After a four-hour jaunt to the next town over, Arthur returns to Crythin Gifford feeling positively aglow. He feels like a new man—he is not just ready, but eager to face down the Drablow house again. In his defiant mood, he is hardly paying attention to where he’s going, and nearly steers his bike straight into Samuel Daily’s motor car.
Arthur has, over the course of a few short hours, convinced himself that he is powerful and capable enough to return to Eel Marsh House and conquer whatever lies within it.
Samuel Daily lowers the window and asks Arthur if he has been out to Eel Marsh; Arthur proudly answers that he has. There is a brief silence between the two men before Arthur begins insisting that he is “enjoying” the challenge of cleaning out the house. Daily warns Arthur that he is “whistling in the dark,” and invites him over to dinner at seven o’clock that evening. He urges Arthur to get instructions to his house from the landlord, and then sits back as his driver pulls away.
Arthur, fresh off an enjoyable bike ride to the next town over, feels emboldened when he runs into Daily again. He is proud to share the “challenges” he has faced at Eel Marsh House—and at the same time, no doubt subconsciously desperate for connection with a familiar face in light of the fear and horror he has recently experienced.
Back at the hotel, Arthur begins making arrangements for the next day or so—he asks for the landlord to ready a basket of food for him to take over to Eel Marsh, and procures from town some tea, coffee, bread, biscuits, and matches himself. He purchases a torch lantern and heavy rain boots, wanting to be prepared for anything. When he tells the landlord that he plans to spend tomorrow night and the night after at Eel Marsh, the landlord is silent; Arthur knows that they are both remembering the frenzied state in which Arthur returned to the inn just the previous evening.
Arthur has a fastidious, almost manic excitement about him as he prepares for his grand return to Eel Marsh House. Arthur is going to do things “right” this time—he is bringing along provisions and emergency supplies, and has convinced himself that he is capable and prepared for anything. The quiet moment of shared understanding with the landlord, however, reveals that there is a voice inside Arthur that knows better—a voice he is not listening to.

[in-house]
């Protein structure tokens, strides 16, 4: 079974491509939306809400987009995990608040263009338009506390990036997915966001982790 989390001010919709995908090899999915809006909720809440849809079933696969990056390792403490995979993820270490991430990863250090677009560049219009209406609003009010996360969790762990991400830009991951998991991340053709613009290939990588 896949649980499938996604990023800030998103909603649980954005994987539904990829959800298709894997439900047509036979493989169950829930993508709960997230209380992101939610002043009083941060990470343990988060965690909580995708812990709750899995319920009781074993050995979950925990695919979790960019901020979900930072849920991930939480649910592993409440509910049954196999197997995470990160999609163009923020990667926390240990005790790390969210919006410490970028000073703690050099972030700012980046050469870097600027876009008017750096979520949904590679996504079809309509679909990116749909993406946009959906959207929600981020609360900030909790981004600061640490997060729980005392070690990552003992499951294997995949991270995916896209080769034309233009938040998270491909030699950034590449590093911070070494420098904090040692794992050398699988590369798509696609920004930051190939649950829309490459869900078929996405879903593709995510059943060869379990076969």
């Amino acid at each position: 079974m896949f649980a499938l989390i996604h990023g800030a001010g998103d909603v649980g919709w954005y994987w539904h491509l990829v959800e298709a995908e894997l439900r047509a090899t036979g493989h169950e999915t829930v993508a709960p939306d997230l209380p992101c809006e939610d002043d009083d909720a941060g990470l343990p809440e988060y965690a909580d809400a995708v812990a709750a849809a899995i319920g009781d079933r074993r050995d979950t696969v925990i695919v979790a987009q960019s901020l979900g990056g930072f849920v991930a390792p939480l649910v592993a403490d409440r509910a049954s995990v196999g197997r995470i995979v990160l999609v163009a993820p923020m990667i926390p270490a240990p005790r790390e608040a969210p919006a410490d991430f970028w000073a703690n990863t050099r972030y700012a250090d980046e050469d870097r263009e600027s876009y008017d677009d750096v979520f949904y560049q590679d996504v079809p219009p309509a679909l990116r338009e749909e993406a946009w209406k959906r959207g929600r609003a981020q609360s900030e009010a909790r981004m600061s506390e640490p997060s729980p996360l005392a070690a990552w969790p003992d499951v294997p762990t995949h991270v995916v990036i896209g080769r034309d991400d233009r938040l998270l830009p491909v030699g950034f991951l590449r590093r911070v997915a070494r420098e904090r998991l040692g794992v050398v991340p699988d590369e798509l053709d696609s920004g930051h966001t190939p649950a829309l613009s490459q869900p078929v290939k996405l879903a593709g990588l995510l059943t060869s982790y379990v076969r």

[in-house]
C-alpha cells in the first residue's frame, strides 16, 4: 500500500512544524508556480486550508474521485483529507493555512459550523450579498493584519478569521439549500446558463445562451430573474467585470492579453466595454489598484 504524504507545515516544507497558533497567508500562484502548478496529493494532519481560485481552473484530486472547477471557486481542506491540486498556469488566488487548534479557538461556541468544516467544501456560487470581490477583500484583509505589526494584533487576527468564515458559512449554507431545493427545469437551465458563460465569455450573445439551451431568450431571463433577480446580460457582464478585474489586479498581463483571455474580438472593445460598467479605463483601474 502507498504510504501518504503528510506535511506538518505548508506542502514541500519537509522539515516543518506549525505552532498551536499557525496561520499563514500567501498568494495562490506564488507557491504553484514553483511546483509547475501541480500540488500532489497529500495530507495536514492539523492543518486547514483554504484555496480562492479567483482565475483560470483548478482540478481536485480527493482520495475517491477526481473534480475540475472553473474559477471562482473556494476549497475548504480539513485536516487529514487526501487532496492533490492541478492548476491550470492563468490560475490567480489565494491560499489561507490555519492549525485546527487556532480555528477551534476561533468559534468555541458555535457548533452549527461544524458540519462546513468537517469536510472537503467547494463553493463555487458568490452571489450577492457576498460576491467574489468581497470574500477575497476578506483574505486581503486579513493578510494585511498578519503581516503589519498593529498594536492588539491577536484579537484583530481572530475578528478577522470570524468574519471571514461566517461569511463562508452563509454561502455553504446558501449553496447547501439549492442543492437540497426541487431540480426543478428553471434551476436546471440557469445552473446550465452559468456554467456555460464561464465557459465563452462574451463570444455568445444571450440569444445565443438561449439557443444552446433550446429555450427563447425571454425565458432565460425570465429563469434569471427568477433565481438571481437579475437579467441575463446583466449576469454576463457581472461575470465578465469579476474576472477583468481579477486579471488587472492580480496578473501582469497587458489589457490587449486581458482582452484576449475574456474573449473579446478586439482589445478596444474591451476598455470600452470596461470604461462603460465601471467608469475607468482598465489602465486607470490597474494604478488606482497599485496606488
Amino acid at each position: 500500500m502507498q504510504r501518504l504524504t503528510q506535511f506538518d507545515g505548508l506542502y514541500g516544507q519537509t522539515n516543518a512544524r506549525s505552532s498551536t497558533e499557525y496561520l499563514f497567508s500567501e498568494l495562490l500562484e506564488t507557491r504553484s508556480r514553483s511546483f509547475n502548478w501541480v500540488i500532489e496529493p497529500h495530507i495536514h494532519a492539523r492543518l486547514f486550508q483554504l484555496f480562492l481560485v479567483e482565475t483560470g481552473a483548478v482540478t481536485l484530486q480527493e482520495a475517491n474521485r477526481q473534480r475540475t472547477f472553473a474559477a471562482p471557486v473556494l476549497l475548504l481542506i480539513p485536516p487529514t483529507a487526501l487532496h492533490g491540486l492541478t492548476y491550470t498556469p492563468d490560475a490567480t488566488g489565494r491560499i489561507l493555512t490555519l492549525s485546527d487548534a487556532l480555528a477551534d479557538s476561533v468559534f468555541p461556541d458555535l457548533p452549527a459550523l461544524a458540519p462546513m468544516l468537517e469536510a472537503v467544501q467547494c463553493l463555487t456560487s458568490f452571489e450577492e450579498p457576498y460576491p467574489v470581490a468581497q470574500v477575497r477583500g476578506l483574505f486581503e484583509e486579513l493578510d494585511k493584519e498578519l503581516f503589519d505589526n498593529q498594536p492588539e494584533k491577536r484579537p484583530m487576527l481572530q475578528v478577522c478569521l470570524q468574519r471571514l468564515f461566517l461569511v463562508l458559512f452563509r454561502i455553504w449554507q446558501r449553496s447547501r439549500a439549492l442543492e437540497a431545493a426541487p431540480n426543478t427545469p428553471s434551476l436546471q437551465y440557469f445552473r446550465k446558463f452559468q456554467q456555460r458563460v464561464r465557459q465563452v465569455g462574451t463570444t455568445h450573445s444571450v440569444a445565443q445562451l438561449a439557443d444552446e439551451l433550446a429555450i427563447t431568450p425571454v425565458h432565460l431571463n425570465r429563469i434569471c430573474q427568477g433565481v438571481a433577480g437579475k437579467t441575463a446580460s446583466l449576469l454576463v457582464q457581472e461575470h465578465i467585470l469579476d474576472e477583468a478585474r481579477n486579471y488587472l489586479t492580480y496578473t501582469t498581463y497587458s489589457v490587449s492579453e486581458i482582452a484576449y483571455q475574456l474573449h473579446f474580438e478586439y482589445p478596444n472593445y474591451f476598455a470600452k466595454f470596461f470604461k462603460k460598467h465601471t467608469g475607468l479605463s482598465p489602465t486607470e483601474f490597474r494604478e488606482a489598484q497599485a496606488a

Arthur arrives at Samuel Daily’s house for dinner and is impressed by the imposing estate. He thinks that both Daily and his wife seem “ill at ease” in their grand home—they clearly do not come from money, and now that they have a lot of it, they seem unsure of what to do with it all. Nevertheless, they serve Arthur a delicious meal, and Arthur himself feels very at home. Daily is downright gleeful as he recounts the tale of his “rising fortune” to Arthur over dinner, and Arthur begins confiding in Daily about his own life back in London.
Daily himself is a stock character of the Victorian Gothic genre; a kindly, wealthy benefactor of sorts who guides the protagonist along his way. Hill uses Daily to represent the ease Arthur could enjoy if only he would give up on Eel Marsh House; Arthur, though, will of course return to the manor, even against the advice of the wealthy, powerful, and knowledgeable mentor figure Samuel Daily.
After dinner, Mrs. Daily goes up to bed, and Arthur and Samuel Daily drink port and whiskey in the study. As Daily pours Arthur’s first drink, he warns Arthur that he’d be a “fool” to go on with his business at Eel Marsh. Arthur replies that he’d never “turn tail and run” from a job, but Daily grows serious, asking Arthur if he experienced anything strange at the house. Arthur launches into the full story of his experience the day before, but concludes that he is more than prepared to return to the manor—and to encounter the ghost of the wasted-faced woman in black again.
Daily wants to warn Arthur of just how bad things are at Eel Marsh, and even attempts to belittle him to keep him from returning. Arthur, though, will not abandon his pride. As he recounts the horrors he faced at the manor, he is almost bragging to Daily, attempting to assert the fact that he remains in control of the situations there.
Unable to change Arthur’s mind, Samuel Daily offers to have his driver bring Arthur back to the inn; Arthur says he prefers to walk. Daily tells Arthur to take his dog, Spider—a small but sturdy terrier—back to the manor with him in case of trouble. At Daily’s command, Spider sticks close to Arthur’s heels and follows him all the way back to the inn. In a strange way, Arthur is looking forward to tomorrow.
Arthur has had a pleasant day today, away from Eel Marsh House and even from Crythin Gifford—this, along with Daily’s hospitality, comfortable home, and offer of Spider, has lulled Arthur into a false sense of security. Hill uses his contentment and even excitement to build further upon her readers’ sense of dread.